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September 25, 2013

Auditors blast ATF undercover tobacco business

#ATF undercover business operations suffer from a "serious lack of oversight," according to a critical new audit by the Justice Department's Office of Inspector General.

The highly critical report issued Wednesday examined so-called "churning" operations, in which Bureau of Alcohol, Tobacco, Firearms and Explosives investigators use proceeds generated from undercover operations to offset expenses related to the same operations.

This is big business for the ATF; the OIG auditors examined 20 of the 36 churning investigations conducted by ATF between February 2006 and June 2011 that generated total reported revenues of nearly $162 million. All of the operations involved tobacco sales.

"We found that ATF proceeded with churning investigations without proper approval, misused the proceeds from churning investigations, and failed to account properly for cigarettes and assets purchased during churning investigations," the OIG audit states.

One of the cases, a particularly big one, was never authorized by headquarters. Problems ensured, auditors found.

"The unauthorized churning investigation sold approximately $15 million of cigarettes in an 18-month period," auditors noted, adding that "the confidential informant was allowed to keep more than $4.9 million of the $5.2 million of gross profit generated from sales of tobacco to criminal targets."

Auditors further found they were "unable to reconcile the disposition of 2.1 million of the more than 9.9 million cartons of cigarettes purchased for those 20 investigations."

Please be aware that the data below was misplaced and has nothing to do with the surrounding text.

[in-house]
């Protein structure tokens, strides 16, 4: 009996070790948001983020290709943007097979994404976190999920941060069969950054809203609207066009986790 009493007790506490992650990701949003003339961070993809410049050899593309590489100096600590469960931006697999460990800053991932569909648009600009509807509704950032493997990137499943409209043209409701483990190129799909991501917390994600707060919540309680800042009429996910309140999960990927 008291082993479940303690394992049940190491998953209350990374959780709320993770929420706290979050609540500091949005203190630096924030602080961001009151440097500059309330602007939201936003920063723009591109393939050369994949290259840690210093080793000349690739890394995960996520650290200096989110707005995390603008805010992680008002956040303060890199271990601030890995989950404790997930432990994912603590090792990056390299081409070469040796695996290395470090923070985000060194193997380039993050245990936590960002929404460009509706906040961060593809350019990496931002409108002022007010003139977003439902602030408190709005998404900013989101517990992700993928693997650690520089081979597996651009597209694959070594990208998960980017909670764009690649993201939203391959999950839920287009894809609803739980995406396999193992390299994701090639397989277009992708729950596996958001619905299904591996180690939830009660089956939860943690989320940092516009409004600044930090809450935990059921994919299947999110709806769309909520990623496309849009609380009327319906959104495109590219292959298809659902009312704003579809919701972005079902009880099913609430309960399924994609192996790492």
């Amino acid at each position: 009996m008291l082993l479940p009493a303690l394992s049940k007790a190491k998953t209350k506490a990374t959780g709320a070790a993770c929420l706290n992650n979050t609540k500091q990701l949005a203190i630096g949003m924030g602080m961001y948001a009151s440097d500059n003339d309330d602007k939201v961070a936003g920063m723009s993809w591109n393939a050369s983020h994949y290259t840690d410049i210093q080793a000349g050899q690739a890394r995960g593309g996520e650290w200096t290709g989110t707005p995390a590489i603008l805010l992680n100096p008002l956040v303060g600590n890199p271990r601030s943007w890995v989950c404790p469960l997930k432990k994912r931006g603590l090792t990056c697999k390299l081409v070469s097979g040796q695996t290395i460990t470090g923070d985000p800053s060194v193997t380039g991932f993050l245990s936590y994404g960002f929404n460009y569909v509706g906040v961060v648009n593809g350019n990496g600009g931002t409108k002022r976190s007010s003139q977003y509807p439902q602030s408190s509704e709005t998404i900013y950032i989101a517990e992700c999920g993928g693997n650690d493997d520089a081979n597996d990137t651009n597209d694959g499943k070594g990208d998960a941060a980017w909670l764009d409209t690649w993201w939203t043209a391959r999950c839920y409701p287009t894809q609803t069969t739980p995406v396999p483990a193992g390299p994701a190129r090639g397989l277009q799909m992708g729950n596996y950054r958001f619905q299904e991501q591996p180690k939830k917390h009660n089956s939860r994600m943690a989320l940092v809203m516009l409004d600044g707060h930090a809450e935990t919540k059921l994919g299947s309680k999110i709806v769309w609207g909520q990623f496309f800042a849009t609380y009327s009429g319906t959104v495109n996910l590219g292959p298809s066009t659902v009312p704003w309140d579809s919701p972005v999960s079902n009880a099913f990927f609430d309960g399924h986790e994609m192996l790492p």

In the wake of the scathing audit, ATF officials have revised policies and procedures for administering churning investigations.

"Under current policy, income-generating undercover operations are subject to detailed and rigorous application, review, approval. and oversight mechanisms," ATF officials stated in their official audit response.

The ATF officials added that "readers of the report may inaccurately conclude that these historical problems continue to the current day. They do not."

During these undercover investigations, auditors recounted, ATF purchased cigarettes from manufacturers, and agents or informants then sold them to criminal targets at or below wholesale cost. The targets allegedly would transport the contraband cigarettes to a high-tax state, where they would be sold without collecting the proper state and local taxes. 


 

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mike

"Suits & Sentences" is a legal affairs blog written by Michael Doyle, a reporter for McClatchy's Washington Bureau. He was a Knight Journalism Fellow at Yale Law School, where he earned a Master of Studies in Law; he also earned a Masters in Government from The Johns Hopkins University with a thesis on the Freedom of Information Act. He teaches journalism as an adjunct instructor at The George Washington University's School of Media and Public Affairs.

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